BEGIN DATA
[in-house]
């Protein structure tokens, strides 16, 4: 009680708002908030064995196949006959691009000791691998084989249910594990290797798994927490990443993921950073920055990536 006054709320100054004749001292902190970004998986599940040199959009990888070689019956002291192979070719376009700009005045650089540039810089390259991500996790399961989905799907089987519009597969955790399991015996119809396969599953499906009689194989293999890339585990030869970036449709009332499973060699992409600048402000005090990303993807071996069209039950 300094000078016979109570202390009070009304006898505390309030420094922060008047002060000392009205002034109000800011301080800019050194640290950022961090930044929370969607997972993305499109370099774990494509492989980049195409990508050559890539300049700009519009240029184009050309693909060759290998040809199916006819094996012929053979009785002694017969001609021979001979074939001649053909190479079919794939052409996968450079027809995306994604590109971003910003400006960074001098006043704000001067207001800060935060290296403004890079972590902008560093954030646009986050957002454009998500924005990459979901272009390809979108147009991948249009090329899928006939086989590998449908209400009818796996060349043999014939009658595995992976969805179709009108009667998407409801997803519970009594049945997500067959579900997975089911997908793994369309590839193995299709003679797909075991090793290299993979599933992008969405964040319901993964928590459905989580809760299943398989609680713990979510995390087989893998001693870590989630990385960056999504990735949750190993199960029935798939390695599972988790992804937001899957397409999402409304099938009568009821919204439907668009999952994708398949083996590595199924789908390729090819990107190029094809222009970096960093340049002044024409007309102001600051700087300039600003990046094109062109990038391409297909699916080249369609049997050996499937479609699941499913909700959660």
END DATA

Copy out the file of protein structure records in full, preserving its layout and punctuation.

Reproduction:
[in-house]
């Protein structure tokens, strides 16, 4: 009680708002908030064995196949006959691009000791691998084989249910594990290797798994927490990443993921950073920055990536 006054709320100054004749001292902190970004998986599940040199959009990888070689019956002291192979070719376009700009005045650089540039810089390259991500996790399961989905799907089987519009597969955790399991015996119809396969599953499906009689194989293999890339585990030869970036449709009332499973060699992409600048402000005090990303993807071996069209039950 300094000078016979109570202390009070009304006898505390309030420094922060008047002060000392009205002034109000800011301080800019050194640290950022961090930044929370969607997972993305499109370099774990494509492989980049195409990508050559890539300049700009519009240029184009050309693909060759290998040809199916006819094996012929053979009785002694017969001609021979001979074939001649053909190479079919794939052409996968450079027809995306994604590109971003910003400006960074001098006043704000001067207001800060935060290296403004890079972590902008560093954030646009986050957002454009998500924005990459979901272009390809979108147009991948249009090329899928006939086989590998449908209400009818796996060349043999014939009658595995992976969805179709009108009667998407409801997803519970009594049945997500067959579900997975089911997908793994369309590839193995299709003679797909075991090793290299993979599933992008969405964040319901993964928590459905989580809760299943398989609680713990979510995390087989893998001693870590989630990385960056999504990735949750190993199960029935798939390695599972988790992804937001899957397409999402409304099938009568009821919204439907668009999952994708398949083996590595199924789908390729090819990107190029094809222009970096960093340049002044024409007309102001600051700087300039600003990046094109062109990038391409297909699916080249369609049997050996499937479609699941499913909700959660």